Some months ago I was sent a copy of this book to read. It is based on the diaries of Elsie Tranter, a member of the Australian Army Nursing Service, who worked in a variety of hospitals in France during the Great War. The original of the diary is held at the State Library of Victoria, and it's been dusted off, edited and published by Jennifer Gillings and Julieanne Richards. And what a worthwhile job they've made of it.
Unlike some similar memoirs, it's not simply a catalogue of wounded, dead and dying; of hardship and despair. Elsie Tranter makes her wartime journey very much more interesting than that, giving accounts of the places she visits on her travels, and a great deal of information about her life in general and her leisure time, well-balanced with stories of the soldiers she cares for and her life as a professional woman in wartime. There are many tiny incidents included which give insights into a nurse's life in France not normally found elsewhere, and which make this a unique account of that time. It also demonstrates that nurses with an adventurous spirit could find all sorts of ways to bypass certain rules, regulations and restrictions which were rife in France. She spends a good deal of time catching midnight trains and hitching lifts on lorries to visit places she should not really have been in. It's definitely the story of an Australian!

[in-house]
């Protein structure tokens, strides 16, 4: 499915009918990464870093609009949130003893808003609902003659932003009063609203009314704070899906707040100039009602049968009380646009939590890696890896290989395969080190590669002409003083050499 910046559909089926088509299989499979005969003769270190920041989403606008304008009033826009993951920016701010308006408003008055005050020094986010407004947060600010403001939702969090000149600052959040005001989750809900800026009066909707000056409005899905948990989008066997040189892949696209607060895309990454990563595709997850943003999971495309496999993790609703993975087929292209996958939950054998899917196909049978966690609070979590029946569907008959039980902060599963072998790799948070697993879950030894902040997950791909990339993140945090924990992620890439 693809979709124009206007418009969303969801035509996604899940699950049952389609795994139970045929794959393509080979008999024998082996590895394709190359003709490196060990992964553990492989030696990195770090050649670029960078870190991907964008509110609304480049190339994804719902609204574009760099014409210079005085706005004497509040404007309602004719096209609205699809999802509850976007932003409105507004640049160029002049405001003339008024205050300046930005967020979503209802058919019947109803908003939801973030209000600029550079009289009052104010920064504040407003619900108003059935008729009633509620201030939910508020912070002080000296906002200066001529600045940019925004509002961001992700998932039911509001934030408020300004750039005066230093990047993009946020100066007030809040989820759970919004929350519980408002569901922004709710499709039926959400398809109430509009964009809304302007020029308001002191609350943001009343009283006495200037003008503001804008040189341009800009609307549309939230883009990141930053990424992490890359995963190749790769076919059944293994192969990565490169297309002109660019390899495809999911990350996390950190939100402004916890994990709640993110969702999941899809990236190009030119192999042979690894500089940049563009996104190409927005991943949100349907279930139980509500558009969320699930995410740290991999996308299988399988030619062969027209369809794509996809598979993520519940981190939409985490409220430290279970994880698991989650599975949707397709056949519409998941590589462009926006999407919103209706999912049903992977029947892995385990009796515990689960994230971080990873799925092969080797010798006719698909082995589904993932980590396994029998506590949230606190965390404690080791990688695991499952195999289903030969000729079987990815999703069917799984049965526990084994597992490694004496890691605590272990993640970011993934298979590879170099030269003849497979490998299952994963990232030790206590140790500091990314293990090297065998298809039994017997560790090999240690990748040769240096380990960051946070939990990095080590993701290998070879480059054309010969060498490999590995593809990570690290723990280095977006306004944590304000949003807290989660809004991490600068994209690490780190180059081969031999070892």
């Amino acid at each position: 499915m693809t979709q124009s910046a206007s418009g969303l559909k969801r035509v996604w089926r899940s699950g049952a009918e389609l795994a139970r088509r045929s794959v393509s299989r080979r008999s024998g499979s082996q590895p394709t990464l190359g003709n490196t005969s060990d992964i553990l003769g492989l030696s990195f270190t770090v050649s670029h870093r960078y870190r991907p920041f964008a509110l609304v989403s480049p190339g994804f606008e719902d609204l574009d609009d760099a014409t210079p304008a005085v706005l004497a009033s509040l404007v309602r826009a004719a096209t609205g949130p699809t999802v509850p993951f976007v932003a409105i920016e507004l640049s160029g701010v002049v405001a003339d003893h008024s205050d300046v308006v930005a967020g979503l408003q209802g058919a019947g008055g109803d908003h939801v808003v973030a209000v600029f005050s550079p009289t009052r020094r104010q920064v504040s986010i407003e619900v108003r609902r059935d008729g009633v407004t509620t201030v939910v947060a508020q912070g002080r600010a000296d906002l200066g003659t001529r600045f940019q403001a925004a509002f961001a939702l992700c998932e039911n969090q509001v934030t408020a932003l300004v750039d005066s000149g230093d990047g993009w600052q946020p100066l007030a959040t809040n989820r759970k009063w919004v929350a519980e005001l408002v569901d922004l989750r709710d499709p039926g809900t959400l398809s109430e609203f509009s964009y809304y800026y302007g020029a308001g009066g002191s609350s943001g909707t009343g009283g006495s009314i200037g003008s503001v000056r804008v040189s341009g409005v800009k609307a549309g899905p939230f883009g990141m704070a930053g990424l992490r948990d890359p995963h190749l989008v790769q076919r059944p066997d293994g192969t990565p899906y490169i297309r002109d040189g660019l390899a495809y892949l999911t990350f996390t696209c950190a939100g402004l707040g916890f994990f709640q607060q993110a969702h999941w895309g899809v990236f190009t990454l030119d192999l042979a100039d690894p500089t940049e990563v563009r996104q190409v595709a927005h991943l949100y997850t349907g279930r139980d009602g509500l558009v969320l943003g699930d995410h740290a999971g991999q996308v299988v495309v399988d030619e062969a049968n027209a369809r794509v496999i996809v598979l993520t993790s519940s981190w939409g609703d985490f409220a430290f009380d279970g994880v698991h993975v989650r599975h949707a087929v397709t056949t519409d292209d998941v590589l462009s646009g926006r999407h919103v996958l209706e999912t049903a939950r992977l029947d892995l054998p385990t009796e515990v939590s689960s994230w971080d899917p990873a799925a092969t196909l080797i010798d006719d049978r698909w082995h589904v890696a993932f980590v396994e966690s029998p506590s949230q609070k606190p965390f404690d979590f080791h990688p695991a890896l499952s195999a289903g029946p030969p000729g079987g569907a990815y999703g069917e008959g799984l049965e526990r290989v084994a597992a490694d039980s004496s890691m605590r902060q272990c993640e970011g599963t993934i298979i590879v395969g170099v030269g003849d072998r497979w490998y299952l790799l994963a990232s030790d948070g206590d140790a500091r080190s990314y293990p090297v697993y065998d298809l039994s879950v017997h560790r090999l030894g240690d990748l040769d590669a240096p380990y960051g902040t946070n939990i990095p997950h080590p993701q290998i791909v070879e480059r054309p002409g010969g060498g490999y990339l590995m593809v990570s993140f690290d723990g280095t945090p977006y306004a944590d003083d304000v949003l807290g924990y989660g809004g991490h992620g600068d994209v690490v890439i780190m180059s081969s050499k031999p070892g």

'In All Those Lines - the diary of Sister Elsie Tranter 1916-1919'
Edited by J. M. Gillings and J. Richards and published by the editors, 2008: ISBN:9780646495590